“I don’t see any scenario in which Vince Gray could win another race,” said Johnny Allem, a supporter of Gray’s 2010 campaign who has been active in city politics for four decades. “The issue of his last campaign won’t go away. You can make the argument that the city government hasn’t suffered, and I think it’s running fairly well. But that’s not what’s on people’s minds.”
The talk of Gray’s possible downfall intensified last week with guilty pleas from two former aides who paid a minor mayoral candidate, Sulaimon Brown, to stay in the race and harass then-incumbent Adrian M. Fenty (D).
Already, potential rivals have begun laying the groundwork for a 2014 run, much earlier than normal in the electoral process. D.C. Council members Muriel Bowser (D-Ward 4), Jack Evans (D-Ward 2) and Tommy Wells (D-Ward 6) have been meeting with potential financial backers and with community leaders who could help broaden their citywide appeal, according to several people with knowledge of the meetings.
Council Chairman Kwame R. Brown’s mayoral ambitions are on hold as federal authorities investigate his 2008 bid for reelection to an at-large council seat, political analysts say.
Other D.C. Council members have an eye on higher office, but they have not moved as conspicuously as Bowser, Evans and Wells. They include at-large members Michael A. Brown (I), David A. Catania (I), Phil Mendelson (D) and Vincent B. Orange (D).
In light of the appeal of an outsider in a political crisis, speculation has also emerged about potential wild-card candidates such as Police Chief Cathy L. Lanier, U.S. Attorney Ronald C. Machen Jr. and Machen’s top assistant, Vincent H. Cohen Jr.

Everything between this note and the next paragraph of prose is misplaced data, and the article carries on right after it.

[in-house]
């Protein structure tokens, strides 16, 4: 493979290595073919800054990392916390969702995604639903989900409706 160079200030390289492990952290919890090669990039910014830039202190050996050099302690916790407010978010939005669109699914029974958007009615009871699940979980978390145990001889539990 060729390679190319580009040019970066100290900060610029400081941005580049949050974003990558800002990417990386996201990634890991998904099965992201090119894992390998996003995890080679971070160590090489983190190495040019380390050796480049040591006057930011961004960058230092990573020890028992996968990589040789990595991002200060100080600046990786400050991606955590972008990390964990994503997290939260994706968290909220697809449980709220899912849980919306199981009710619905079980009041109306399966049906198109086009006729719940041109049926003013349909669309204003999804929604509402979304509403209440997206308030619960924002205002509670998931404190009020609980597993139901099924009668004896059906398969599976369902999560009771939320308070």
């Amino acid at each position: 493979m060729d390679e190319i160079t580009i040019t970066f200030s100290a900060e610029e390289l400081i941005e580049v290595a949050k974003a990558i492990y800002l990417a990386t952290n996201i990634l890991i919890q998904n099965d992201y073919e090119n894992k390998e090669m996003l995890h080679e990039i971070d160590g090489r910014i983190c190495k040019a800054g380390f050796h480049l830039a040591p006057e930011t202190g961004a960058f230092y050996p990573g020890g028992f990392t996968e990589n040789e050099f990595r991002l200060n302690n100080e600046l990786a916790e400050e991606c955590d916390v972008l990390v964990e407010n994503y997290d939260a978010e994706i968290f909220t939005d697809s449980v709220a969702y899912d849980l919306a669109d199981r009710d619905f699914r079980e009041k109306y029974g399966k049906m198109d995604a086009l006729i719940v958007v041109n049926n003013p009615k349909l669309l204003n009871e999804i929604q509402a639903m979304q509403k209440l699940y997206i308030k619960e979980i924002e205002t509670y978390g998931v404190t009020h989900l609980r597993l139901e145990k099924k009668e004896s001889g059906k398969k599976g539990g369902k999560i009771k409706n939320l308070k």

Gray’s supporters say the mayor could mount a political comeback if the federal probe wraps up swiftly without directly implicating him. An early start on reelection and a crowded field could compensate for Gray’s weakened political punch.
Whatever happens, the District’s racial divisions, a factor in Gray’s defeat of Fenty in the 2010 Democratic primary, are likely to resurface in 2014 as some of Gray’s African American supporters are increasingly disillusioned. The possibility of two white candidates — Wells and Evans — could further expose the divide.
Bowser, Evans and Wells have been making overt moves to position themselves in recent weeks, according to people with knowledge of informal draft meetings.
Bowser appeared this month at the annual dinner of the regional Trial Lawyers Association — a group that is known to provide significant financial support to candidates and that has earned a reputation for backing winners.